A Passive House in Williamsburg. Rendering by LOADINGDOCK5
A Passive House in Williamsburg.
Rendering by LOADINGDOCK5

Passive House emphasizes controlling the thermal load with air tight construction practices and high (two to three times as much) performance thermal properties for envelope construction.

This will require that the massing of the building be carefully considered with special attention to the windows, exposure and orientation.

The goal is to keep out the hot summer sun to minimize cooling loads, while letting in the low winter sun to minimize heating loads.

The design standard’s HVAC practice seeks to minimize the use of mechanical heating and cooling and then handle the reduced load via high-efficiency energy recovery ventilators and heat pumps.

LEED is the most mature green standard currently. Maturity in the marketplace carries benefits and risks.

The benefits are: the standard is well defined and understood by design professionals, tenants recognize and look for the certification, and large institutions have adopted it as minimum standard.

The risks include market fatigue — as a standard becomes prevalence it can lose its differentiation factor.

LEED will remain the standard bearer for green design practices for the near future due to the USGBC’s resources and flexibility of adapting the standard to current market conditions.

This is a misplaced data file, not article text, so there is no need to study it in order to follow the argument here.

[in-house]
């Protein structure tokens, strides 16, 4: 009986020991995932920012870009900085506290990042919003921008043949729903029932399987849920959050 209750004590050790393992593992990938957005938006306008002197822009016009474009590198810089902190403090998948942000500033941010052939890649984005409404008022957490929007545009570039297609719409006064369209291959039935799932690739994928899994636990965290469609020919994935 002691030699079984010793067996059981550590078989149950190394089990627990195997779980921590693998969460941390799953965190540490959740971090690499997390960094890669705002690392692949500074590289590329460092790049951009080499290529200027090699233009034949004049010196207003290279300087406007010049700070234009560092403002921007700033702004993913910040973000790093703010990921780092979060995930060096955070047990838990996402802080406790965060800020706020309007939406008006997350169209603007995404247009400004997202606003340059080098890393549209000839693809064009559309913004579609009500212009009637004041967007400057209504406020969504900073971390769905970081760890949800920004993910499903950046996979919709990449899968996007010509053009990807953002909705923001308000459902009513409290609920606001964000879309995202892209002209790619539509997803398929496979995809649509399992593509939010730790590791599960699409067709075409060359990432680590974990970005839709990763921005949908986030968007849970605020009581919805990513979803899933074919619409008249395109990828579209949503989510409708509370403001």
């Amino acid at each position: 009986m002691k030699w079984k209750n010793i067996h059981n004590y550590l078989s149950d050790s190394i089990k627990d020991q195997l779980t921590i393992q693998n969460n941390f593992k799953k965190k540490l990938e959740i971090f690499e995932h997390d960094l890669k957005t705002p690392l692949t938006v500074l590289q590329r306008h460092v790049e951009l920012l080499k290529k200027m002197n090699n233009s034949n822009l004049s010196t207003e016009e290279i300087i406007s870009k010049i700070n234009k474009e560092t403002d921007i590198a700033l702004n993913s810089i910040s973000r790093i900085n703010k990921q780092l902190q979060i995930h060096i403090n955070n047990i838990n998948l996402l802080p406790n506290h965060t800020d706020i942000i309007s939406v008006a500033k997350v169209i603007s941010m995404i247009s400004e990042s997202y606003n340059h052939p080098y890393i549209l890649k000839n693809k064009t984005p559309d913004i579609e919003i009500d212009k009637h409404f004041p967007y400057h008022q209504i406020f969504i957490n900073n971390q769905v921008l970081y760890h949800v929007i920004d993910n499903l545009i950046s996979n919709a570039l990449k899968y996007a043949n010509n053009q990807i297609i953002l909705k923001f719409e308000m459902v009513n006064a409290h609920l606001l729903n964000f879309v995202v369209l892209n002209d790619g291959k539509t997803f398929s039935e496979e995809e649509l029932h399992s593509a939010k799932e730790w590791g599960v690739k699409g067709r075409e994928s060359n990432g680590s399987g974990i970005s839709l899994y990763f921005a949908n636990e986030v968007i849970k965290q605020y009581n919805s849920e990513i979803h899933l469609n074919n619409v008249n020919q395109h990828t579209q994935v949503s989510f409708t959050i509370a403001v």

LEED has seen stronger growth in urban environments as the cost of certification and the design requirements are easier to achieve due to the robust infrastructure and low energy demand per person in urban environs.

WELL is the “new standard on the block” and the USGBC will begin granting WELL building certification in the fall of 2015.
WELL focuses on the health and productivity of building occupants. WELL focuses on credit categories of Air, Water, Nourishment, Light, Fitness, Comfort, and Mind. The goal is to protect the health and productivity of its occupants.

The demand for WELL features is growing in projects regardless of certification as air quality, allergens, VOCs, natural light, antimicrobial treatments, and other occupant focused initiatives have tangible payback for tenants.

NYSERDA grants incentivize projects in both existing and new construction. NYSERDA’s goal is to incentivize energy efficiency measures via programs that will have the biggest impact on the building stock.

The incentives are structured through a Program Opportunity Notice, which lays out the incentive available and how a project can receive the money. Most programs are operated via a network of partners with expertise in attaining that particular program’s incentives.

The growth of the “green” aspect of a project has made the Energy and Sustainability professional a critical part of the design and construction team.

This new role follows the existing dynamics of the design and construction teams with early education and continuing coordination being paramount to a successful project.